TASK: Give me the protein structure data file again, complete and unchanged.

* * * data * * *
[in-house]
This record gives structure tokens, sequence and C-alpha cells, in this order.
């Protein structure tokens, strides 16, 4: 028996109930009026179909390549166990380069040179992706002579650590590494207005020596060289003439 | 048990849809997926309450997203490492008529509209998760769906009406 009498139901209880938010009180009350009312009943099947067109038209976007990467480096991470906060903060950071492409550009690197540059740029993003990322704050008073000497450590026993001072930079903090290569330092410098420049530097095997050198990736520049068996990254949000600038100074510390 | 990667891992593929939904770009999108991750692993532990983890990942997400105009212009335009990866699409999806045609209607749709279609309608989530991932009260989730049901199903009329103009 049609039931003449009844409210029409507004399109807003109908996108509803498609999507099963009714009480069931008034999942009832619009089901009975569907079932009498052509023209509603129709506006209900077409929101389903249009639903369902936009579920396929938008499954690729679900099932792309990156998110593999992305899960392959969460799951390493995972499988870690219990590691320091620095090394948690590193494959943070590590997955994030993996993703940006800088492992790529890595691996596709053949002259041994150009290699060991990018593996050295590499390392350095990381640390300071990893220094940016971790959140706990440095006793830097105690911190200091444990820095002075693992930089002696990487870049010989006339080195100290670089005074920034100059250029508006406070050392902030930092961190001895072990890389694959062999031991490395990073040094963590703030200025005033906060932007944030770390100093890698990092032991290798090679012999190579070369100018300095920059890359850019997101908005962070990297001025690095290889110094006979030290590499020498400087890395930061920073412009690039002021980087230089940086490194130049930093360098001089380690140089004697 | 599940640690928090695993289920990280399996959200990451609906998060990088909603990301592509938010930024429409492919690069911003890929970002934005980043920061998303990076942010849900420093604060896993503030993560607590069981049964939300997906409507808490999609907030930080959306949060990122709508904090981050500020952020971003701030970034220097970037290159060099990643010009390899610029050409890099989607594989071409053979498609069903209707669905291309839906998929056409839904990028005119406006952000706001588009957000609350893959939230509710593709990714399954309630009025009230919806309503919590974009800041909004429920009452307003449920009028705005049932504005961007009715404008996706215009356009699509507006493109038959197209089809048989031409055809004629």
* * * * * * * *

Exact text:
[in-house]
This record gives structure tokens, sequence and C-alpha cells, in this order.
């Protein structure tokens, strides 16, 4: 028996109930009026179909390549166990380069040179992706002579650590590494207005020596060289003439 | 048990849809997926309450997203490492008529509209998760769906009406 009498139901209880938010009180009350009312009943099947067109038209976007990467480096991470906060903060950071492409550009690197540059740029993003990322704050008073000497450590026993001072930079903090290569330092410098420049530097095997050198990736520049068996990254949000600038100074510390 | 990667891992593929939904770009999108991750692993532990983890990942997400105009212009335009990866699409999806045609209607749709279609309608989530991932009260989730049901199903009329103009 049609039931003449009844409210029409507004399109807003109908996108509803498609999507099963009714009480069931008034999942009832619009089901009975569907079932009498052509023209509603129709506006209900077409929101389903249009639903369902936009579920396929938008499954690729679900099932792309990156998110593999992305899960392959969460799951390493995972499988870690219990590691320091620095090394948690590193494959943070590590997955994030993996993703940006800088492992790529890595691996596709053949002259041994150009290699060991990018593996050295590499390392350095990381640390300071990893220094940016971790959140706990440095006793830097105690911190200091444990820095002075693992930089002696990487870049010989006339080195100290670089005074920034100059250029508006406070050392902030930092961190001895072990890389694959062999031991490395990073040094963590703030200025005033906060932007944030770390100093890698990092032991290798090679012999190579070369100018300095920059890359850019997101908005962070990297001025690095290889110094006979030290590499020498400087890395930061920073412009690039002021980087230089940086490194130049930093360098001089380690140089004697 | 599940640690928090695993289920990280399996959200990451609906998060990088909603990301592509938010930024429409492919690069911003890929970002934005980043920061998303990076942010849900420093604060896993503030993560607590069981049964939300997906409507808490999609907030930080959306949060990122709508904090981050500020952020971003701030970034220097970037290159060099990643010009390899610029050409890099989607594989071409053979498609069903209707669905291309839906998929056409839904990028005119406006952000706001588009957000609350893959939230509710593709990714399954309630009025009230919806309503919590974009800041909004429920009452307003449920009028705005049932504005961007009715404008996706215009356009699509507006493109038959197209089809048989031409055809004629």